• The act of an elevating]] or [[stimulate, stimulating influence upon the intellect, emotions or creativity. In this sense, it is generally followed by the adposition to'' or ''for :
  • * She was waiting for inspiration to write a book.
  • * She was waiting for inspiration for writing a book.
  • * 1865 , , The Nation's Wail , p. 6:
  • We caught the inspiration of his joy; and imagination painted a glorious future near at hand for our land, quickly to develop itself under the guidance of his fostering wisdom, and fraternal counsels and care.
  • *
  • , title=(The Celebrity), chapter=4 , passage=“Well,” I answered, at first with uncertainty, then with inspiration , “he would do splendidly to lead your cotillon, if you think of having one.” ¶ “So you do not dance, Mr. Crocker?” ¶ I was somewhat set back by her perspicuity.}}
  • * 1998 , David Allen Brown, Leonardo da Vinci: Origins of a Genius , p. 25:
  • All this suggests that Andrea may, like the authors of the devotional panel, the fresco, and the print – and like Leonardo, as we shall see – have found his inspiration in Pollaiuolo.
  • * 2002 , Sven Rasegård, Man and Science: A Web of Systems and Social Conventions , p. 2:
  • And now it is time for problem solving which, if successful, will create new ideas serving as an inspiration source for future research objects of the researcher in question as well as other researchers within the same field.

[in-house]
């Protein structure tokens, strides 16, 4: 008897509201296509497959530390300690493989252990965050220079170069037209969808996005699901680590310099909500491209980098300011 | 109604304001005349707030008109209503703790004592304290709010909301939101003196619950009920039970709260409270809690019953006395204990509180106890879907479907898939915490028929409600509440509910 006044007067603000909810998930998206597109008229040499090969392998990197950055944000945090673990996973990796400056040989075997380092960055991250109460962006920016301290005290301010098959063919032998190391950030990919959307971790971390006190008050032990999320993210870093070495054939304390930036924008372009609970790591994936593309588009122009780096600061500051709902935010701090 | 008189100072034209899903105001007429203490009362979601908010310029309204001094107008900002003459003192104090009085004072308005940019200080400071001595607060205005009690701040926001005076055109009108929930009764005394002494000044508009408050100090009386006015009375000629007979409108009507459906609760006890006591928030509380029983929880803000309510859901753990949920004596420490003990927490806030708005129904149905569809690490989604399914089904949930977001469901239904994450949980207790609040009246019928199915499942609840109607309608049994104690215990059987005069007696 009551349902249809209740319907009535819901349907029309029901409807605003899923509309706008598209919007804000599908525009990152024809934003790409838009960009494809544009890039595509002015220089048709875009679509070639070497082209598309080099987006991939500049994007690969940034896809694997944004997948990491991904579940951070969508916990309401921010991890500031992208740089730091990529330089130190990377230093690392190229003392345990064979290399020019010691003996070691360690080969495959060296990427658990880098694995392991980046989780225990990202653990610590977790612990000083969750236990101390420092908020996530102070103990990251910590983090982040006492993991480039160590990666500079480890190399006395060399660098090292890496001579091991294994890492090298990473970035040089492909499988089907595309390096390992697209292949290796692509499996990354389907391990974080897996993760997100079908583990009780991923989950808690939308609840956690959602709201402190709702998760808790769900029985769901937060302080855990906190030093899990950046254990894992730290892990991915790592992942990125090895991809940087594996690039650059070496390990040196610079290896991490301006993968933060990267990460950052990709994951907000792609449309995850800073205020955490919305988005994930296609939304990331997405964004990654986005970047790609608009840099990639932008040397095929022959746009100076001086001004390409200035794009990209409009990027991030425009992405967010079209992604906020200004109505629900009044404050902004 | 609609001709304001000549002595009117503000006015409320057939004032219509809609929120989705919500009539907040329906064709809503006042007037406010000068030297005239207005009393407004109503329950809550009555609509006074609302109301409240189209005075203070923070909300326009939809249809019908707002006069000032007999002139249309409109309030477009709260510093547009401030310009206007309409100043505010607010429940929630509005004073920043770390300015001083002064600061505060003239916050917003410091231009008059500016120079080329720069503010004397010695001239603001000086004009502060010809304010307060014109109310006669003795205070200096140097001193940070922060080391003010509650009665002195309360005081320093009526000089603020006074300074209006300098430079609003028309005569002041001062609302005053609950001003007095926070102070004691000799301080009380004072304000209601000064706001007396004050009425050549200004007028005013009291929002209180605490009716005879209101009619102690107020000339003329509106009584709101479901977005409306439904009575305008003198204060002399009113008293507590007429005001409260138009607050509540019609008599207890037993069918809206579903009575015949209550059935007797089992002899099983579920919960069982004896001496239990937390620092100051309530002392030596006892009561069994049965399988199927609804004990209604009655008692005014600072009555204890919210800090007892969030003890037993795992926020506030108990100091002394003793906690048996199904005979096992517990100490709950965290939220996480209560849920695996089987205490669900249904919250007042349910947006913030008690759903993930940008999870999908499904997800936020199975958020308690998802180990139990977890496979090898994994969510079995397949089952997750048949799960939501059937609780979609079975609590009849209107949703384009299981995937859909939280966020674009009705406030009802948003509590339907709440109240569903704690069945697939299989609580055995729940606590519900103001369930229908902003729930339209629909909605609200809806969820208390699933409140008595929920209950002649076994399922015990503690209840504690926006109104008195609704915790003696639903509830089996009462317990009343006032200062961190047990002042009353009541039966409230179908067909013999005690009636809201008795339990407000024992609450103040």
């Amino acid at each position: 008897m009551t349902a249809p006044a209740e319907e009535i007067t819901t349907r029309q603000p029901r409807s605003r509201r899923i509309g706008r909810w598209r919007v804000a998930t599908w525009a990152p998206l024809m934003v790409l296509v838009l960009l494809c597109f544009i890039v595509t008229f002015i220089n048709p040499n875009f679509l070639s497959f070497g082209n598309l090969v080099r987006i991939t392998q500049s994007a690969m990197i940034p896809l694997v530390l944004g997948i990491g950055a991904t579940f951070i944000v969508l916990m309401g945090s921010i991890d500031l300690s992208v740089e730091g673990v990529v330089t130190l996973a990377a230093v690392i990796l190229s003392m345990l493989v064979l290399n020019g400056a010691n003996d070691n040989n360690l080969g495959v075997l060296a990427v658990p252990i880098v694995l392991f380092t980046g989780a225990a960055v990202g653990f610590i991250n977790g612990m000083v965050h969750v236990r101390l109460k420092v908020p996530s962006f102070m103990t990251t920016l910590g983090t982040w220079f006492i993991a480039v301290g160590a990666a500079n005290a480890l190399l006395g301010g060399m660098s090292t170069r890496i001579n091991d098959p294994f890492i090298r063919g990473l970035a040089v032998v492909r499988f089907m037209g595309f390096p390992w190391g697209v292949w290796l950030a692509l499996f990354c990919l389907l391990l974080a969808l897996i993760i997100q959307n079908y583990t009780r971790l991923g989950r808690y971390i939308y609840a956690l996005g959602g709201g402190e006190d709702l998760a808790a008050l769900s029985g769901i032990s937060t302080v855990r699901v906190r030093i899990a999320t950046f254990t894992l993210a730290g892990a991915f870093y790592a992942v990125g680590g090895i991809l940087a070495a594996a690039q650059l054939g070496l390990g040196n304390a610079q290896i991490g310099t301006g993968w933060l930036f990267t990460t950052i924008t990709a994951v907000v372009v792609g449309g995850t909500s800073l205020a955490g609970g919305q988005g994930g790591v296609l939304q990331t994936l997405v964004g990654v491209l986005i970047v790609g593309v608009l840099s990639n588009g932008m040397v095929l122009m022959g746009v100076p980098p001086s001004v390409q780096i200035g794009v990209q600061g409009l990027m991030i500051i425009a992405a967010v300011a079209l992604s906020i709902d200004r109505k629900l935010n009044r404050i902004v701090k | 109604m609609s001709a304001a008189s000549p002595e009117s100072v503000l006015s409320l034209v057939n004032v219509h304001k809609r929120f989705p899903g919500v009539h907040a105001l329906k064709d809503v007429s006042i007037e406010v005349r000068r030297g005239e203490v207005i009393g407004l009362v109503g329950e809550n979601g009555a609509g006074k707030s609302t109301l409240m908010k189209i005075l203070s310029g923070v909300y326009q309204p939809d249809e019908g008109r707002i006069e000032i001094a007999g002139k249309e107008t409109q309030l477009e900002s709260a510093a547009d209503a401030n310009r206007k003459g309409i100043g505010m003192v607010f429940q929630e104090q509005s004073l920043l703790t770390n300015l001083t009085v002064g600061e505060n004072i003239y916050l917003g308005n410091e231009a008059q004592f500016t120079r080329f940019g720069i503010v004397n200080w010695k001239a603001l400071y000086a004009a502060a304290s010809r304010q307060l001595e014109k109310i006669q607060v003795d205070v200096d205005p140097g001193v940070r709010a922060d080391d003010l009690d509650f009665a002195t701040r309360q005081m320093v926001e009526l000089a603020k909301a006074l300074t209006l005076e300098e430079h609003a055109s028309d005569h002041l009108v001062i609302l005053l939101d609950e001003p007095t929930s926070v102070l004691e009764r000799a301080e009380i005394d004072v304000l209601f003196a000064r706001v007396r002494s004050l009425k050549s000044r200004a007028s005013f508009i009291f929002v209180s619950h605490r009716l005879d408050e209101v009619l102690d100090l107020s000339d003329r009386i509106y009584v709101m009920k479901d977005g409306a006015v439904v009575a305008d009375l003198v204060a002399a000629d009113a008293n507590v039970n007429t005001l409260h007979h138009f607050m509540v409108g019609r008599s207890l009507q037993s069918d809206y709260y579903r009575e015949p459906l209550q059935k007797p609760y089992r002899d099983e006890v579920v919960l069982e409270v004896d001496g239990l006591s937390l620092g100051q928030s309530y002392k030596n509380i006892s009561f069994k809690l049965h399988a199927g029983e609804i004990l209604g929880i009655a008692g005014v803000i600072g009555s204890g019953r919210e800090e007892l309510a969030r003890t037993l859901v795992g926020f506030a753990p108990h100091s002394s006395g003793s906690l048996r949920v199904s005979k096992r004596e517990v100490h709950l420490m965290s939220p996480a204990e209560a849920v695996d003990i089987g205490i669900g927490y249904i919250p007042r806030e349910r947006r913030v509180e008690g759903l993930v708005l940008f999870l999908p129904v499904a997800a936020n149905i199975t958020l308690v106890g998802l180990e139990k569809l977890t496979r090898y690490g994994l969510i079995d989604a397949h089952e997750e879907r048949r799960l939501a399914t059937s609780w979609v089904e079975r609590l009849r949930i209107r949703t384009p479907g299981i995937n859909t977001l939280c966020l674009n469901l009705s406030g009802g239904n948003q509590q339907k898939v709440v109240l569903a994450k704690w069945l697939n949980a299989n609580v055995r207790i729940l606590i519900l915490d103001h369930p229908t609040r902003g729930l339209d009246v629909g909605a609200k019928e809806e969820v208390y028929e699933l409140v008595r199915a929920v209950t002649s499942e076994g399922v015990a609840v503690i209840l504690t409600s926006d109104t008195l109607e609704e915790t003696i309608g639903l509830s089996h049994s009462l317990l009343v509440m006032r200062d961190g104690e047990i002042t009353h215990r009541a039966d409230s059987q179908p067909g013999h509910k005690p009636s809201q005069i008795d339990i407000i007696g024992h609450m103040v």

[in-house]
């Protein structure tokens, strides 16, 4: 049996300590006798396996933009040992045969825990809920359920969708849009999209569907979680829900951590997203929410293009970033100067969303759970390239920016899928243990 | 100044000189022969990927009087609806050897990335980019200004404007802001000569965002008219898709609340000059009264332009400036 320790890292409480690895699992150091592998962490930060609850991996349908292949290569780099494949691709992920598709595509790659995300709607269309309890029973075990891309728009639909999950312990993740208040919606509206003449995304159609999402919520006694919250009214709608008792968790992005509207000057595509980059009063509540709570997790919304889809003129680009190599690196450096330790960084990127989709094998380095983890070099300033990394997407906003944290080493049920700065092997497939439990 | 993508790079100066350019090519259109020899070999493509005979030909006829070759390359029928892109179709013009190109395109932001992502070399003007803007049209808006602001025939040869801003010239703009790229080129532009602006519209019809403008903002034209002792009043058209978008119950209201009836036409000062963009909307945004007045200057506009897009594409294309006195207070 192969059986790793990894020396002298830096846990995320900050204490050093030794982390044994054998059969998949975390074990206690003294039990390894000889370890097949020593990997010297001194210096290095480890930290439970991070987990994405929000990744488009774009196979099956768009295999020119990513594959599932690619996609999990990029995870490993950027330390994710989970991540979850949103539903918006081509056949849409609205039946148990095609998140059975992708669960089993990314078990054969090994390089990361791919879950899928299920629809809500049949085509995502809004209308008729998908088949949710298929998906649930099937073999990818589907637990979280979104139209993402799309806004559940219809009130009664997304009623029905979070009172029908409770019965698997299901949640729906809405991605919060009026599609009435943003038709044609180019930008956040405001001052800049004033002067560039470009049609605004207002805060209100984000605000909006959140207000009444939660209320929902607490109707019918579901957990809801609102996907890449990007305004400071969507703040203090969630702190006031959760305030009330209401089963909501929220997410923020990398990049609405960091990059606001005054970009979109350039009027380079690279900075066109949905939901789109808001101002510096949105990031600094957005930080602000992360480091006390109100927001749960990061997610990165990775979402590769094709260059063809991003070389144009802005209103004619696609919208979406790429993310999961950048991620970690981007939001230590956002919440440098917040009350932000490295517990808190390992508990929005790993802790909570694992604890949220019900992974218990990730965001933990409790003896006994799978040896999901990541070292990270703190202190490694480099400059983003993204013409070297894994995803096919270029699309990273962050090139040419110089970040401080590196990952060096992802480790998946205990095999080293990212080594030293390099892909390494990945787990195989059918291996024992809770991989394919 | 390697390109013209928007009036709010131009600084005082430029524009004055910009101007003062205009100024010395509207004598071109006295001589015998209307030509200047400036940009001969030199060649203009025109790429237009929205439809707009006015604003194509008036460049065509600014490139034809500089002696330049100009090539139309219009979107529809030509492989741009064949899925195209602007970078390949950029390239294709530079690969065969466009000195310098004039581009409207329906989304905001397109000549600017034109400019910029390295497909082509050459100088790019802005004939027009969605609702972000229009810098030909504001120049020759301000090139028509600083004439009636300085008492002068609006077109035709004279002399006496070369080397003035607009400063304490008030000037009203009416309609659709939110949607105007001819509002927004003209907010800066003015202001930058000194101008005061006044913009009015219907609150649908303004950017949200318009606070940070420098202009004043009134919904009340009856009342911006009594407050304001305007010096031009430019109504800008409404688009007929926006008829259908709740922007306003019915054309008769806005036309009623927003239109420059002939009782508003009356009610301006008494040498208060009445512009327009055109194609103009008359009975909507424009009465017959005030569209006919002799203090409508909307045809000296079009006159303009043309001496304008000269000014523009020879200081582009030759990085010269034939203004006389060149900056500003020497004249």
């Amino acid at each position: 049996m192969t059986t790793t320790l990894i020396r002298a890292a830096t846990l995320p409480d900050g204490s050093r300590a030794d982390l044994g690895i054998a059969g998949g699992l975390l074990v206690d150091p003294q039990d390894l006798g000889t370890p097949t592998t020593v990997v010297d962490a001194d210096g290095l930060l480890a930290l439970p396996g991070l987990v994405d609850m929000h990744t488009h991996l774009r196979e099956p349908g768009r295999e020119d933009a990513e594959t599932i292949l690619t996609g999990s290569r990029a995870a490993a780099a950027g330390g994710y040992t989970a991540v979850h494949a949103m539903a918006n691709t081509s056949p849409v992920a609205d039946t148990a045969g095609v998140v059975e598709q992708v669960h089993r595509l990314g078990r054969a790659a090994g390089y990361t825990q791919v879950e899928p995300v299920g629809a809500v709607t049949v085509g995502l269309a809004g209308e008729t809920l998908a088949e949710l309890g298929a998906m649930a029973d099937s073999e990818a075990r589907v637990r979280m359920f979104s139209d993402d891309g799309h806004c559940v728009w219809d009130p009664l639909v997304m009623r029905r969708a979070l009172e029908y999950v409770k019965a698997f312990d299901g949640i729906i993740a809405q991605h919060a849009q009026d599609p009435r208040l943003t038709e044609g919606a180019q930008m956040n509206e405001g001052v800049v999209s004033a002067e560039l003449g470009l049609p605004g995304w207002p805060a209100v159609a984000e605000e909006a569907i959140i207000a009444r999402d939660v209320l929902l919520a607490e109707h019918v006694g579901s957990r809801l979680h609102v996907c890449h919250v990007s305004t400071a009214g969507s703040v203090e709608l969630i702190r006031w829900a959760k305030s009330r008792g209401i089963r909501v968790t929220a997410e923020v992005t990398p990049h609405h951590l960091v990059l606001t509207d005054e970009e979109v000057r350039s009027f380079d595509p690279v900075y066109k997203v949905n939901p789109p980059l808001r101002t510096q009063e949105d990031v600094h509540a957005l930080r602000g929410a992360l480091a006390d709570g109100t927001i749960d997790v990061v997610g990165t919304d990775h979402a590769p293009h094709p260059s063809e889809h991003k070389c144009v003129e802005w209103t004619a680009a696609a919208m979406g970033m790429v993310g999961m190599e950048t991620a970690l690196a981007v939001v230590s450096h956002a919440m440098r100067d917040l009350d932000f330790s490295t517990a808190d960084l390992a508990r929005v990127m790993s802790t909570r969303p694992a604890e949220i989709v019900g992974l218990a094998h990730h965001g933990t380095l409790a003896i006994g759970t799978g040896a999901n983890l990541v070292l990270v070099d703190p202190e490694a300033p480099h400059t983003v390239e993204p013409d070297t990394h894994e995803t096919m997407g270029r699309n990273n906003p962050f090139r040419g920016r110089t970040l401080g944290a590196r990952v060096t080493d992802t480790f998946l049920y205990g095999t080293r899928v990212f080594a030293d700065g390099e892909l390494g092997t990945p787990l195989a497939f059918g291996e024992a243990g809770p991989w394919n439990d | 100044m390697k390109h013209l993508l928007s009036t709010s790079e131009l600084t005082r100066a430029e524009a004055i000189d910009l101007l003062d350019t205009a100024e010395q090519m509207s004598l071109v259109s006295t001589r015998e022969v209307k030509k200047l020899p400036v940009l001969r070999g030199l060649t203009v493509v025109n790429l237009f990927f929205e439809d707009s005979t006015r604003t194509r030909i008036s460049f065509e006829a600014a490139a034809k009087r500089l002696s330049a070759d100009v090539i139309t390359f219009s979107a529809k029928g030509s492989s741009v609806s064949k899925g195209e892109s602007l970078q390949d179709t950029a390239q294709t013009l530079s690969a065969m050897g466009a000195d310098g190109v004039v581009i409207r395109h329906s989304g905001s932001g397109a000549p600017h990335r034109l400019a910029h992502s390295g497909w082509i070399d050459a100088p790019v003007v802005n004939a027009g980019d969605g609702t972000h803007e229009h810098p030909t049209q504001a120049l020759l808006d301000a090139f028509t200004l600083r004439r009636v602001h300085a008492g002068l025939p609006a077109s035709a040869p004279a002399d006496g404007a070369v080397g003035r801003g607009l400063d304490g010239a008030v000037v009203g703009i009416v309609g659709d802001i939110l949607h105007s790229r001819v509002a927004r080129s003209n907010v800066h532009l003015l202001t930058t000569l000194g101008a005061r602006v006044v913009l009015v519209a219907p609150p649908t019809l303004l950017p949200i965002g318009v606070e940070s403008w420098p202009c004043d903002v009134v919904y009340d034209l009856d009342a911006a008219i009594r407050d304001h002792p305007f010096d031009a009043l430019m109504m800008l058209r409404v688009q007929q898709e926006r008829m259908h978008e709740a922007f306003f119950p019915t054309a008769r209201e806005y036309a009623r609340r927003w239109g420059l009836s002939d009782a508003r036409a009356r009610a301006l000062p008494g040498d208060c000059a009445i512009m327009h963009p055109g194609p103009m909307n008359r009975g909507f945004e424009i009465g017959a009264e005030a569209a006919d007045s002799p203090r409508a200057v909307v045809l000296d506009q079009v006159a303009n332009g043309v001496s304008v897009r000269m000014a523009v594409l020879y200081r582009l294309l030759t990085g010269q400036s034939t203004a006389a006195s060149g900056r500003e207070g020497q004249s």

• * 2013 , (Phil McNulty), " Liverpool 1-0 Man Utd", BBC Sport , 1 September 2013:
  • As for United, this was a performance lacking in inspiration , purpose and threat and once again underlined the urgency for transfer business to be done in the closing hours of the transfer window.
  • A person, object, or situation which quickens or stimulates an influence upon the intellect, emotions or creativity.
  • * 2008 April 5, , Presidential Radio Address:
  • The people of Ukraine and Georgia are an inspiration to the world and I was pleased that this week NATO declared that Ukraine and Georgia will become members of NATO.
  • A new idea, especially one which arises suddenly and is clever or creative.
  • * 1895 , , (The Time Machine) , ch. 1:
  • After an interval the Psychologist had an inspiration . "It must have gone into the past if it has gone anywhere," he said.
  • * 1916 , (Gertrude Franklin Horn Atherton), Mrs. Balfame , ch. 15:
  • Mrs. Balfame had an inspiration . "My God!" she exclaimed, springing to her feet, "the murderer . . . was hidden in the cellar or attic all night, all the next day! He may be here yet!"
  • * 2007 July 1, Sylviane Gold, " Scenery Chewer Plays It Straight, Methodically," New York Times (retrieved 3 Sept. 2013):
  • [H]e accompanied her to a rehearsal of a skit satirizing “Casablanca,” and the director had an inspiration : Wouldn’t it be a laugh to cast a 10-year-old as Rick?

    Synonyms

    * (physiology) (l) * (stimulation of creativity or intellect) (l), (l), (l)

    Antonyms

    * (physiology) (l)

    Derived terms

    * (l)

    References

    * ----